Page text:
… is from pages 261-262 of Anthony de Jasay’s remarkable 1998 book, The State (original emphasis; footnotes deleted):
Since economic policy causes prices and factor incomes to be other than what they would be in a policyless capitalist state, and since it may in any case be inherently impossible to “know” the ultimate incidence of the total set of directives, incentives, prohibitions, taxes, tariffs, etc. in force, a subject need not be stupid to be mistaken about where the churning around him really leaves him.
It is in the state’s interest to foster systematic error. The more people think they are gainers and the fewer who resent this, the cheaper it is – crudely speaking – to split society into two moderately unequal halves and secure the support of the preponderant half.
Government officials lie systematically. By this claim I do not refer to the well-known exaggerations, lies, half-truths, and cover-ups routinely issued by campaigning politicians; these falsehoods are so common and commonly recognized that they are the subject of jokes. Indeed, these falsehoods are so common that their very frequency serves in the public mind as reason to excuse politicians’ commission of these falsehoods.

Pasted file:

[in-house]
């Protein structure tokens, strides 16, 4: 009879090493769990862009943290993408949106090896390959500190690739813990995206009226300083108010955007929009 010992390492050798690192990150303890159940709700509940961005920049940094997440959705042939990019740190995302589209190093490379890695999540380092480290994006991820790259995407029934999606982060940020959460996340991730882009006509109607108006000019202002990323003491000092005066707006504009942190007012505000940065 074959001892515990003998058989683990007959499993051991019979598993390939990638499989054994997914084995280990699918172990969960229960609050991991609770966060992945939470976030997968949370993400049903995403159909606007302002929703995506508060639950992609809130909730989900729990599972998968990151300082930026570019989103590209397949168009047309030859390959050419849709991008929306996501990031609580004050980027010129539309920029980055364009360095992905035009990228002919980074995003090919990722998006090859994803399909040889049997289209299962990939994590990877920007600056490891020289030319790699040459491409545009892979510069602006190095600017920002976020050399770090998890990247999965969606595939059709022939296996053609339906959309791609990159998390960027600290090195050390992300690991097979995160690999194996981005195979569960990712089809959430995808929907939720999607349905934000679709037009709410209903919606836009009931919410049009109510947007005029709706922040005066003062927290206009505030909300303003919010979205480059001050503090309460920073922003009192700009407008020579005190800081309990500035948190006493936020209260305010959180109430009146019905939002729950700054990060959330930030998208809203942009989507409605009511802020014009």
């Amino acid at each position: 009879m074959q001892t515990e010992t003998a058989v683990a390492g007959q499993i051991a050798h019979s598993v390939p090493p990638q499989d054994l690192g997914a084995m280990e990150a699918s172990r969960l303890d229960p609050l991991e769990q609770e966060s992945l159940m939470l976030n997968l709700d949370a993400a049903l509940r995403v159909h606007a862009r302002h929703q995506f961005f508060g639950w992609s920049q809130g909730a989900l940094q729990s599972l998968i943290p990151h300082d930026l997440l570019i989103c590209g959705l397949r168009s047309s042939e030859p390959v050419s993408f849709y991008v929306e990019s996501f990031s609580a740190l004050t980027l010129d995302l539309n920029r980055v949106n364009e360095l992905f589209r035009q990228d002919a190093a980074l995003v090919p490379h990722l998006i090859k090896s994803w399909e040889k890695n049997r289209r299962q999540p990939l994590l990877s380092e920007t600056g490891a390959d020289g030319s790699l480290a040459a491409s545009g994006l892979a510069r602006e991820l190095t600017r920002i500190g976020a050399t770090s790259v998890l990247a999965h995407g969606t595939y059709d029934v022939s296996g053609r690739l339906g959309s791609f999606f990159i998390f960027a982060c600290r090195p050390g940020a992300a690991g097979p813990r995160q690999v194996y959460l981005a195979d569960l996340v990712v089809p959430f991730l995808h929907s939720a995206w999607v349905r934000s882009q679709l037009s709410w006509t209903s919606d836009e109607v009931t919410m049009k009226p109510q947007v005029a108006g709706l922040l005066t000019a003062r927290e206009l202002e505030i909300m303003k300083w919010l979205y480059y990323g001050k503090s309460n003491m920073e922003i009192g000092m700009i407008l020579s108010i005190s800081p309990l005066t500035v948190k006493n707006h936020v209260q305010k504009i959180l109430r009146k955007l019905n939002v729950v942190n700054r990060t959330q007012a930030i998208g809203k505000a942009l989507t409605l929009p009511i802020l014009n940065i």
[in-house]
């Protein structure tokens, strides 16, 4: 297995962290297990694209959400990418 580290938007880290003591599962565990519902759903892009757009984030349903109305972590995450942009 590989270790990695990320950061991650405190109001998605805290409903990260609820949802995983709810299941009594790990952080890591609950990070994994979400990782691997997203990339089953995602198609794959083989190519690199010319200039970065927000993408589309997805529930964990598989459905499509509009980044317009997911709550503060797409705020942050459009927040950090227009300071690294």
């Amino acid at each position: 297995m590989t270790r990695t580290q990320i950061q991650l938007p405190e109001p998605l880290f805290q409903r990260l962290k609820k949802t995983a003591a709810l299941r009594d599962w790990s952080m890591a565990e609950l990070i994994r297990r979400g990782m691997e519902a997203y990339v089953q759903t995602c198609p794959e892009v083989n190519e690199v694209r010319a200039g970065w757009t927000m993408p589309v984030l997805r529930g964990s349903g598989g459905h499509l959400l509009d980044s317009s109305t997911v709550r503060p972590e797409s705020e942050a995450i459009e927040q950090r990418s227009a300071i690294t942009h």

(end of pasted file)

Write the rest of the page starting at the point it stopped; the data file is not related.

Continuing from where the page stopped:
Instead, by the claim that government officials lie systematically I refer to the official lies that are widely regarded to be true. These official lies range from maddening but only relatively mildly harmful ones (such as that subsidies dispensed by the likes of that great geyser of cronyism, the U.S. Export-Import Bank, strengthen the domestic economy) to cruel and lethal lies (such as that it’s noble and helpful to die “for your country” in whatever skirmishes, battles, or wars the current gaggle of state officials happens to involve “our” military in).